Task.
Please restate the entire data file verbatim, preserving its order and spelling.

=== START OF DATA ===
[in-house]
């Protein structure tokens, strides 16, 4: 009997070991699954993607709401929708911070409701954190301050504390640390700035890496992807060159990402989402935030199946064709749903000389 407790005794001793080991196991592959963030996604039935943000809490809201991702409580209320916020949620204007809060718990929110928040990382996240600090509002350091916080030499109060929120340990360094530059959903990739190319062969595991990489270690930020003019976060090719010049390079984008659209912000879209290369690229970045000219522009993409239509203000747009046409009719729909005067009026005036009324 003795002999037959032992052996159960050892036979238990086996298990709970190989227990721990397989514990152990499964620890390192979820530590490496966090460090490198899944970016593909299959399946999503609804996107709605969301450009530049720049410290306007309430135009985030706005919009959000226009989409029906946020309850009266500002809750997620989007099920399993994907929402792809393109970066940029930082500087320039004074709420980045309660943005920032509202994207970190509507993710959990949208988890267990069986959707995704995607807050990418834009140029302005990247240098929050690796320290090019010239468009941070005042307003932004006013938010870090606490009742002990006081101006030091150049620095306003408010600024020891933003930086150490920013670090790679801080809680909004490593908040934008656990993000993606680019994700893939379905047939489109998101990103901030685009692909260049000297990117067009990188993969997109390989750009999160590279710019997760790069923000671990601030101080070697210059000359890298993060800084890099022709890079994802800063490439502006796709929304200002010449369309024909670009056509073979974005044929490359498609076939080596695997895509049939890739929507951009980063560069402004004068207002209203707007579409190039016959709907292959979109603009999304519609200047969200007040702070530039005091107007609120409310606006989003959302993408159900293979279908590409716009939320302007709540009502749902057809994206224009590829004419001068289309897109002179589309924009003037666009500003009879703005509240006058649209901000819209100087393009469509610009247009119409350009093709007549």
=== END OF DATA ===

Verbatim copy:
[in-house]
């Protein structure tokens, strides 16, 4: 009997070991699954993607709401929708911070409701954190301050504390640390700035890496992807060159990402989402935030199946064709749903000389 407790005794001793080991196991592959963030996604039935943000809490809201991702409580209320916020949620204007809060718990929110928040990382996240600090509002350091916080030499109060929120340990360094530059959903990739190319062969595991990489270690930020003019976060090719010049390079984008659209912000879209290369690229970045000219522009993409239509203000747009046409009719729909005067009026005036009324 003795002999037959032992052996159960050892036979238990086996298990709970190989227990721990397989514990152990499964620890390192979820530590490496966090460090490198899944970016593909299959399946999503609804996107709605969301450009530049720049410290306007309430135009985030706005919009959000226009989409029906946020309850009266500002809750997620989007099920399993994907929402792809393109970066940029930082500087320039004074709420980045309660943005920032509202994207970190509507993710959990949208988890267990069986959707995704995607807050990418834009140029302005990247240098929050690796320290090019010239468009941070005042307003932004006013938010870090606490009742002990006081101006030091150049620095306003408010600024020891933003930086150490920013670090790679801080809680909004490593908040934008656990993000993606680019994700893939379905047939489109998101990103901030685009692909260049000297990117067009990188993969997109390989750009999160590279710019997760790069923000671990601030101080070697210059000359890298993060800084890099022709890079994802800063490439502006796709929304200002010449369309024909670009056509073979974005044929490359498609076939080596695997895509049939890739929507951009980063560069402004004068207002209203707007579409190039016959709907292959979109603009999304519609200047969200007040702070530039005091107007609120409310606006989003959302993408159900293979279908590409716009939320302007709540009502749902057809994206224009590829004419001068289309897109002179589309924009003037666009500003009879703005509240006058649209901000819209100087393009469509610009247009119409350009093709007549």